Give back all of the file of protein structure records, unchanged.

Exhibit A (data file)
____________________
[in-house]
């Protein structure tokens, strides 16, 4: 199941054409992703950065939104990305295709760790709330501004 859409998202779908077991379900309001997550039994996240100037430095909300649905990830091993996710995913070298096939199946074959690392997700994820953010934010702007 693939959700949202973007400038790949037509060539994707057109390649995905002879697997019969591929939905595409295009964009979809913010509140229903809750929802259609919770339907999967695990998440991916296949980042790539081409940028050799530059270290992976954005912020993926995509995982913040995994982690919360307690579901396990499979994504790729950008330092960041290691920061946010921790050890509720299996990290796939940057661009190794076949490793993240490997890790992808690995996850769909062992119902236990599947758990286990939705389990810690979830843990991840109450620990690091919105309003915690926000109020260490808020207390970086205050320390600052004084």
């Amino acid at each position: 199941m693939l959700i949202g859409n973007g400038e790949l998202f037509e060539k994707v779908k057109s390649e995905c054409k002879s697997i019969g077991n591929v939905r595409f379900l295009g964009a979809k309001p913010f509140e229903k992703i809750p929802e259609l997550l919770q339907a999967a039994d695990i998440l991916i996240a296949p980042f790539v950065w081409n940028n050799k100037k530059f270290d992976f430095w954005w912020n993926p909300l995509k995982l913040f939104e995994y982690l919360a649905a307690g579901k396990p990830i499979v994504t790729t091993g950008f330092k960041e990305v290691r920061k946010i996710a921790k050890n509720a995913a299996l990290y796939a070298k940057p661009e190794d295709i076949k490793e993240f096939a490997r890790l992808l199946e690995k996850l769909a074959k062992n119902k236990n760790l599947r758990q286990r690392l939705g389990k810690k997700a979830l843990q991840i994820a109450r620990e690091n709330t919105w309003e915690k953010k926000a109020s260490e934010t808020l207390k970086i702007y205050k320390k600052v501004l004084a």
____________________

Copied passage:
[in-house]
């Protein structure tokens, strides 16, 4: 199941054409992703950065939104990305295709760790709330501004 859409998202779908077991379900309001997550039994996240100037430095909300649905990830091993996710995913070298096939199946074959690392997700994820953010934010702007 693939959700949202973007400038790949037509060539994707057109390649995905002879697997019969591929939905595409295009964009979809913010509140229903809750929802259609919770339907999967695990998440991916296949980042790539081409940028050799530059270290992976954005912020993926995509995982913040995994982690919360307690579901396990499979994504790729950008330092960041290691920061946010921790050890509720299996990290796939940057661009190794076949490793993240490997890790992808690995996850769909062992119902236990599947758990286990939705389990810690979830843990991840109450620990690091919105309003915690926000109020260490808020207390970086205050320390600052004084």
């Amino acid at each position: 199941m693939l959700i949202g859409n973007g400038e790949l998202f037509e060539k994707v779908k057109s390649e995905c054409k002879s697997i019969g077991n591929v939905r595409f379900l295009g964009a979809k309001p913010f509140e229903k992703i809750p929802e259609l997550l919770q339907a999967a039994d695990i998440l991916i996240a296949p980042f790539v950065w081409n940028n050799k100037k530059f270290d992976f430095w954005w912020n993926p909300l995509k995982l913040f939104e995994y982690l919360a649905a307690g579901k396990p990830i499979v994504t790729t091993g950008f330092k960041e990305v290691r920061k946010i996710a921790k050890n509720a995913a299996l990290y796939a070298k940057p661009e190794d295709i076949k490793e993240f096939a490997r890790l992808l199946e690995k996850l769909a074959k062992n119902k236990n760790l599947r758990q286990r690392l939705g389990k810690k997700a979830l843990q991840i994820a109450r620990e690091n709330t919105w309003e915690k953010k926000a109020s260490e934010t808020l207390k970086i702007y205050k320390k600052v501004l004084a």